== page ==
A cancer registry is a database that collects and stores information about people who have been diagnosed with cancer. The information in a cancer registry includes data about the characteristics of the cancer, such as its type, stage, and location, as well as information about the patient, such as their age, sex, race, and ethnicity.
Cancer registries are important tools for cancer surveillance, research, and public health planning. By collecting data on cancer cases, registries can help identify trends in cancer incidence, mortality, and survival rates. This information can be used to develop and evaluate cancer prevention and control programs, as well as to identify areas where additional research is needed.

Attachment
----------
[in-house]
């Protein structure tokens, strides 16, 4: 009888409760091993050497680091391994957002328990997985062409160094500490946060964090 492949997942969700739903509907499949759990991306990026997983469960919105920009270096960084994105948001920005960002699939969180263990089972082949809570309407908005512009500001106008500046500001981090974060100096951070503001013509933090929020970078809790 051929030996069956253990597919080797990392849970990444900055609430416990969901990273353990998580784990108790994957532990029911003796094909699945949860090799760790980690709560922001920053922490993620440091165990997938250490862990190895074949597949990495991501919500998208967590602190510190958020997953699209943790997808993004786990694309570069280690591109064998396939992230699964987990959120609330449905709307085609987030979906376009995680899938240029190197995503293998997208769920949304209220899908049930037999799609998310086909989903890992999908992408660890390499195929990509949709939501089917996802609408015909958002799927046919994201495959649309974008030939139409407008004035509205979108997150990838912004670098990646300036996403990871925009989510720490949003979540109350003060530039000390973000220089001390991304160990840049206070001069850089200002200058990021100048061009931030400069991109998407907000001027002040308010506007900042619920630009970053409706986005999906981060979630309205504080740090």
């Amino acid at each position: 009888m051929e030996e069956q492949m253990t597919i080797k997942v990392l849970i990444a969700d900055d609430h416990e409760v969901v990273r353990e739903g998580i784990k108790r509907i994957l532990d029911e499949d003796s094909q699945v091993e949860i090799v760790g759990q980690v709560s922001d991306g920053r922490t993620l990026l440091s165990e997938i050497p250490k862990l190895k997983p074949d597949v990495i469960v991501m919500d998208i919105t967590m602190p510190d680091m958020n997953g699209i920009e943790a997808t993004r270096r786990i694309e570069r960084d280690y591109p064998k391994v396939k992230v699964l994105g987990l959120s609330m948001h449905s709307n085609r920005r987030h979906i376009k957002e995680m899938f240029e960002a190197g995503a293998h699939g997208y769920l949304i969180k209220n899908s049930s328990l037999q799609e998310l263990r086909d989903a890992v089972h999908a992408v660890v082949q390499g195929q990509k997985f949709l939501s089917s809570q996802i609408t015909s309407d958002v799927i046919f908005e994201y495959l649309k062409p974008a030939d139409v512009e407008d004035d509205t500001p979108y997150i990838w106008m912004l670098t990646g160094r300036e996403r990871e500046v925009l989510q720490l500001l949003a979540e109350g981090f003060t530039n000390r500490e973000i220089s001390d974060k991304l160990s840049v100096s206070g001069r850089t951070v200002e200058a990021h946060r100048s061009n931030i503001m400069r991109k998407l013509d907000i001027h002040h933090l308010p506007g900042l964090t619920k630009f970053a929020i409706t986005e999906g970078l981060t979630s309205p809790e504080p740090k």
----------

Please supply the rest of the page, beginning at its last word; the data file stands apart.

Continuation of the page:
Cancer registries may be operated at the local, state, or national level, and may be maintained by public health agencies, academic institutions, or private organizations. In the United States, the National Cancer Institute’s Surveillance, Epidemiology, and End Results (SEER) program is a national cancer registry that collects and reports data on cancer incidence, mortality, and survival rates for various geographic regions and populations. Other countries may have their own national cancer registries, or may participate in international cancer registries such as the International Association of Cancer Registries.